Outside of all that, though, the book was just as weird and twisty as it was the first time, enough that I couldn’t exactly remember what was going to happen and all the big reveals were still pretty much intact. My book club was not a big fan of all the intrigue and subterfuge, which of course I loved, but they all agreed it was at least interesting.

Recommendation: Totally pick up the audio book in whichever narrator you didn’t expect the first time. It’s weird and fun.

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Liar and Spy, by Rebecca Stead

Liar and SpyAfter reading When You Reach Me, I had basically decided I was in heart with Rebecca Stead, because, I mean, I love A Wrinkle in Time and so does she and therefore BFF(aeae), right? That’s how it works, I think.

So when I heard about Liar and Spy, I was all, wait, like Harriet the Spy? Swoon! It took forever for the book to even show up at my library, but when it did it was mine and I read it.

And it was pretty okay. I was wrong about the Harriet the Spy connection, at least in that this story never mentions that one once. So, kind of a disappointment. But obviously you can still find similarities between the two, because they’re both about spying kids and ultimately how spying on other people living their lives is not as fun as living your own (spoilers?).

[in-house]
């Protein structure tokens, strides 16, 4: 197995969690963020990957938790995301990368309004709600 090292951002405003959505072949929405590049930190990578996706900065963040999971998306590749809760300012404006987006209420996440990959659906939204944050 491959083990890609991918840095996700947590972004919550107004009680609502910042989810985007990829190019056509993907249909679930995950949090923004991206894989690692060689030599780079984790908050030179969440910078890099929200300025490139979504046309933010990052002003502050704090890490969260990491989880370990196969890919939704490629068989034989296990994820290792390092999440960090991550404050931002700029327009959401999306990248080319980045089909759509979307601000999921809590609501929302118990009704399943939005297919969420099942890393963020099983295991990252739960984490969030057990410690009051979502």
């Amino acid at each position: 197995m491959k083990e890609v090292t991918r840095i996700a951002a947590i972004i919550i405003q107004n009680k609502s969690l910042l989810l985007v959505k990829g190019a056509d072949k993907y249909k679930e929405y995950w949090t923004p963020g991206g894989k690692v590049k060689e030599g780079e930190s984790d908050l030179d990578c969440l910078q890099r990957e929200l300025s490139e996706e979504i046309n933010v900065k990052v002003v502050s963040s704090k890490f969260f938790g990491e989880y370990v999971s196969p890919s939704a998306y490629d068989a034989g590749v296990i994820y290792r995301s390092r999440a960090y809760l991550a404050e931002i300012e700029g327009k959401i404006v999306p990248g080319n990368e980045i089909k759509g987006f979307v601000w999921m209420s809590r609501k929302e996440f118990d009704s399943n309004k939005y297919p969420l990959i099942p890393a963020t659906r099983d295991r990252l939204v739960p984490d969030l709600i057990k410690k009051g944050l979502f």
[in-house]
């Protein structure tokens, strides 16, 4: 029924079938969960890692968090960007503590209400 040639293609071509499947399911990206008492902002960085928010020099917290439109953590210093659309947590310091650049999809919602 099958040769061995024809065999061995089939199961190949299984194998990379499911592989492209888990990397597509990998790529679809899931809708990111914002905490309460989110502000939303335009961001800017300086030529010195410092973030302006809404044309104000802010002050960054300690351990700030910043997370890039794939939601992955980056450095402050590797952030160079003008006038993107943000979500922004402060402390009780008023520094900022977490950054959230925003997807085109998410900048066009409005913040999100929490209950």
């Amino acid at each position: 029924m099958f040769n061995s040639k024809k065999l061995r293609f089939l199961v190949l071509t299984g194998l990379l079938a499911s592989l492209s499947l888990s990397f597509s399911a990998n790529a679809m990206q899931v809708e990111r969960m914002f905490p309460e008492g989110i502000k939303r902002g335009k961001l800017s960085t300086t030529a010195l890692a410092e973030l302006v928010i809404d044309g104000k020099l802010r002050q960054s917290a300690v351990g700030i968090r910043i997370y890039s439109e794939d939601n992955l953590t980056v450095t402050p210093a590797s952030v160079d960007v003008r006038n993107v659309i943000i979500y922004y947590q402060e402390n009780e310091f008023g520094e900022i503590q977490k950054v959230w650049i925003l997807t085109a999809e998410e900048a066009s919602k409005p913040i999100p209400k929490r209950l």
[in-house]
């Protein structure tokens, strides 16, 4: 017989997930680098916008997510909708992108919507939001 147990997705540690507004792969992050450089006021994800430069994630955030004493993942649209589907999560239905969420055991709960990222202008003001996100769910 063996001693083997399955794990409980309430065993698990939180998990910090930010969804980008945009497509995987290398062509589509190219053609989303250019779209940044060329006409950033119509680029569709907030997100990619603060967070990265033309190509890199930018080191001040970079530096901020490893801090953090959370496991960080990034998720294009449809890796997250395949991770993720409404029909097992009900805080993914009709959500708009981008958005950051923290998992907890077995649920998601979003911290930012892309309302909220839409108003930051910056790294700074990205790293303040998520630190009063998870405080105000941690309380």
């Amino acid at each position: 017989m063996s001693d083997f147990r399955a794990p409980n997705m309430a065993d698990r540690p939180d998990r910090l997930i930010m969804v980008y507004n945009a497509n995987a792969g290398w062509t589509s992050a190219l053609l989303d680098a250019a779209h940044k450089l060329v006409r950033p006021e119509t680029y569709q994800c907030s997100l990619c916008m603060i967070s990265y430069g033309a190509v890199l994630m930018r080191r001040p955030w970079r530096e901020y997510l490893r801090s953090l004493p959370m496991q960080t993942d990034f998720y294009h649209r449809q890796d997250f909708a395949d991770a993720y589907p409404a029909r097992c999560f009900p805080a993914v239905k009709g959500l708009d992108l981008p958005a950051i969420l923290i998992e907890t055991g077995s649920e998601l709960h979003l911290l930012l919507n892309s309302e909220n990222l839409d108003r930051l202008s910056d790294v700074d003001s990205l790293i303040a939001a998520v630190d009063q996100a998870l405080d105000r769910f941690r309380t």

Stead’s story is about Georges, a poor kid with too many letters in his first name whose dad gets downsized and who has to move from an awesome house to a less awesome apartment. On a trip to the laundry room, Georges ends up agreeing to attend a spy club meeting, and from there meets a kid named Safer who is a super-duper master spy ready to teach Georges how it’s done.

There’s spying done, of course, and some intrigue about a mysterious neighbor, but there’s also quite a bit about being a nerd at school and losing a best friend as well. It’s super cute, if a little obvious in places and a little silly in others, just as a good kids book usually is.

Recommendation: For nostalgic adults and precocious kids.

Rating: 7/10

Free Agent, by Jeremy Duns (13 July — 16 July)

I think I just might not be cut out for spy novels. I tried several of them years ago and didn’t even finish; this one I did finish but I’m still not sure what to make of it. I think my biggest problem is that everything is just so convenient. Every time our hero is in deep trouble that he can’t talk his way out of, there’s a random person come to convince his captor to release him!

But the premise is good, and if you like spy novels you should check this one out. Our “hero” is Paul Dark (yes, really), a British Secret Service agent who, twenty years ago, may possibly have become a double agent for Russia. No big deal, except now there’s a Russian defector offering up a double agent turned twenty years ago in exchange for asylum or whatever. Oops! Paul is understandably panicked, because who wants to be caught as a double agent after twenty years, and he trucks off to Africa, where the Russian is, to do something about this situation. Of course, his fellow Secret Service types also know about this Russian, and know that Paul has gone off to find him, and so Paul has to also deflect their suspicion all the while. Throw in an attractive woman and a plot to kill the British PM, and you’ve got the idea.

Rating: 5/10
(Countdown Challenge: 2009)